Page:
Very recently, a group of vitreoretinal surgeons and experts in the field of MH surgical treatment (CLOSE Study Group - Classification for Large Macular Hole Studies) proposed an updated surgical classification for large macular holes based on a systematic review of new treatment options including ILM peeling, ILM flaps, macular hydrodissection, human amniotic membrane graft, and autologous retinal transplantation [16]. The authors classified the MH groups according to the preoperative macular hole minimum linear diameter (MH-MLD). The MH size cut-offs were: over 400–535 μm, 536–799 μm, 800–999 μm, and 1,000 μm or larger. ILM peeling showed the best results in MH ≤ 535 μm (closure rate 96.8%), whereas in large MH between 535 and 799 μm ILM flap technique showed better results (closure rate 99.0%). For MH ≥ 800 μm more invasive techniques were required. Furthermore, the authors provided evidence that most MHs over 400 μm in diameter can be closed anatomically with significant visual gains, regardless of their size, chronicity, or previous surgical failures [16].

The aim of this retrospective analysis was to compare two surgical techniques: pars plana vitrectomy (PPV) with SF6 25% endotamponade with conventional ILM peeling versus inverted ILM flap technique in terms of closure rate, visual acuity outcome and number of re-surgeries for idiopathic full-thickness macular holes (FTMH).


Patient data and ocular findings

Retrospective analysis of consecutive eyes with FTMH that underwent vitrectomy at the Department of Ophthalmology, University Medical Center Rostock, Germany, between 2009 and 2020 using electronic patient records.

The study was conducted in accordance with the International Conference on Harmonization for Good Clinical Practice (ICH-GCP) and at all times adhered to the Declaration of Helsinki (2000). Favorable opinion was obtained from the local Institutional Review Board (IRB No. A 2022 − 0124).

Patients with idiopathic FTMH (stage III and IV according to the classification of Gass et al. [17]) were selected. The diagnosis of the macular hole was confirmed by spectral domain optical coherence tomography (SD-OCT; Spectralis®, Heidelberg Engineering GmbH, Heidelberg, Germany). The specific scan protocol was a custom raster scan pattern with 19 Sect. (512 A-scans each) in a 20°×15° field of view. OCT images were checked for quality and segmentation lines were manually corrected in case of segmentation errors. Two measurements were taken manually in the most central OCT scan showing the FTMH with the largest diameter: the first measurement at the base of the FTMH: macular hole base diameter (MH-BD) and the second at the narrowest point: macular hole minimum linear diameter (MH-MLD) (Fig. 1). Individuals were divided into two groups based on the surgical technique: patients in group P underwent PPV with conventional ILM peeling, while patients in group F underwent PPV with ILM flap technique. SF6 25% was used as endotamponade in both groups. Each group was subdivided according to MH-MLD: ≤ 400 μm and > 400 μm (small and medium versus large MH according to the CLOSE study group updated classification for FTMH [16]).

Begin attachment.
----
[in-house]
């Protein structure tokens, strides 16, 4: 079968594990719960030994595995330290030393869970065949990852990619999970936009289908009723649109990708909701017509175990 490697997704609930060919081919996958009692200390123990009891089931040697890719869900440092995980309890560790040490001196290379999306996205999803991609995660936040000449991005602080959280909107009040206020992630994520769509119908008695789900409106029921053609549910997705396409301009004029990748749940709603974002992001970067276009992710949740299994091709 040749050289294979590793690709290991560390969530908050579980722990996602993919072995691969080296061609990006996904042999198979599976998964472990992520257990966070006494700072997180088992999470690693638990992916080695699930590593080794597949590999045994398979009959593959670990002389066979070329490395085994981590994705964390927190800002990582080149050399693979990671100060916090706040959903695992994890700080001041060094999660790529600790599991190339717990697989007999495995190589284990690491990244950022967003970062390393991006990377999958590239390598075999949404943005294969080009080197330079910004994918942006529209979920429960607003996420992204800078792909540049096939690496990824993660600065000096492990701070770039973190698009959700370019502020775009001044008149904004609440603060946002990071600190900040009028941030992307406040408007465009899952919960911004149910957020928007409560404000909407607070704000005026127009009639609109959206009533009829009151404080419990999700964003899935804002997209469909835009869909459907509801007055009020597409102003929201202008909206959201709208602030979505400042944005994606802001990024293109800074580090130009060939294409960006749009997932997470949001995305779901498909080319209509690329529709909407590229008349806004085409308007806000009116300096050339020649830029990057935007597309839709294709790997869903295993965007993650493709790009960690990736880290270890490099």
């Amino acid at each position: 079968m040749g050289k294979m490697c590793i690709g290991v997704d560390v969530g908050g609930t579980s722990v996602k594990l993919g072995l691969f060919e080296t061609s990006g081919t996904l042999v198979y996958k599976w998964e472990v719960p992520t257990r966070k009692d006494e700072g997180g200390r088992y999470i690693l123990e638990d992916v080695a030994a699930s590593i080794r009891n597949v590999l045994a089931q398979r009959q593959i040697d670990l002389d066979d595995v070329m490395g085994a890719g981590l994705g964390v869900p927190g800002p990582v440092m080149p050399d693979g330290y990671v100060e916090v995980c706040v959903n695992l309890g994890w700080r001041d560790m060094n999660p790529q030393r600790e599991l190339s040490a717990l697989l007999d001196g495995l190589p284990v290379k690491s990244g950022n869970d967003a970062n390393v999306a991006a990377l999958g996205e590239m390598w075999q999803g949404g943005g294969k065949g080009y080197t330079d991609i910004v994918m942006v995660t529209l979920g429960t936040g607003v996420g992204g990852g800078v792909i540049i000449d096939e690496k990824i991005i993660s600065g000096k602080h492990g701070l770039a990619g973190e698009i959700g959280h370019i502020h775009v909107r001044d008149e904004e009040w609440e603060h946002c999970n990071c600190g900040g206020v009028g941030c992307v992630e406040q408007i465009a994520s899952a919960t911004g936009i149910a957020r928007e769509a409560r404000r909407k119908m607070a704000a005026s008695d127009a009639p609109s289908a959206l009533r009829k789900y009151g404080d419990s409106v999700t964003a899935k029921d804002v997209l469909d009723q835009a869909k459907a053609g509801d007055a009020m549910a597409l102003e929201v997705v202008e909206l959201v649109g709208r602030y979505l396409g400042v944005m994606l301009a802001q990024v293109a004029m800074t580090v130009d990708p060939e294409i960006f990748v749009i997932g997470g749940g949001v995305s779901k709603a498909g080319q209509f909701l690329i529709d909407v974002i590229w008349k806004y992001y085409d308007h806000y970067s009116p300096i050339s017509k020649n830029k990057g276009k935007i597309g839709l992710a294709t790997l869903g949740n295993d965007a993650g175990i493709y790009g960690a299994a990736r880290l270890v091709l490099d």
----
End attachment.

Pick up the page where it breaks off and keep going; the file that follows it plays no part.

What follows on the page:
Fig. 1
figure 1

Macular hole characteristics measured by Optical coherence tomography (OCT). Measurement of macular hole size in a representative OCT scan (1) at the base of the macular hole (macular hole base diameters (MH-BD)) and (2) at the narrowest point (macular hole minimum linear diameter (MH-MLD))

All participating individuals were operated by two experienced retinal surgeons at the Department of Ophthalmology of the University Medical Center Rostock. Conventional ILM peeling was performed in all patients until 2016. The ILM flap technique was introduced in 2016. Since then, all eyes have undergone this technique.

Patients presented twice for postoperative follow-up: first after at least four weeks, second after approximately 14 months.

At the first follow-up, OCT was used to check for surgical success (anatomical closure of FTMH). If surgical closure was not achieved, re-surgery was scheduled. At each visit, an ophthalmological examination including slit-lamp examination, funduscopy and assessment of best-corrected visual acuity (BCVA) was performed. BCVA was measured in decimal and converted to logarithm of the Minimum Angle of Resolution (logMAR). Lens status was documented at each follow-up examination.

Inclusion and exclusion criteria

Patients with a large idiopathic FTMH (stage III and IV) with a MH-BD ≥ 400 μm and axial length ≤ 26.0 mm were selected. In pseudophakic eyes, eyes with IOL power < 6.5 dpt were excluded.

Exclusion criteria were foramina with a MH-BD < 400 μm, history of ocular trauma, as well as high myopia with an axial length > 26.0 mm, and macular schisis. Eyes treated with silicon oil tamponade primarily were also excluded.

Surgical technique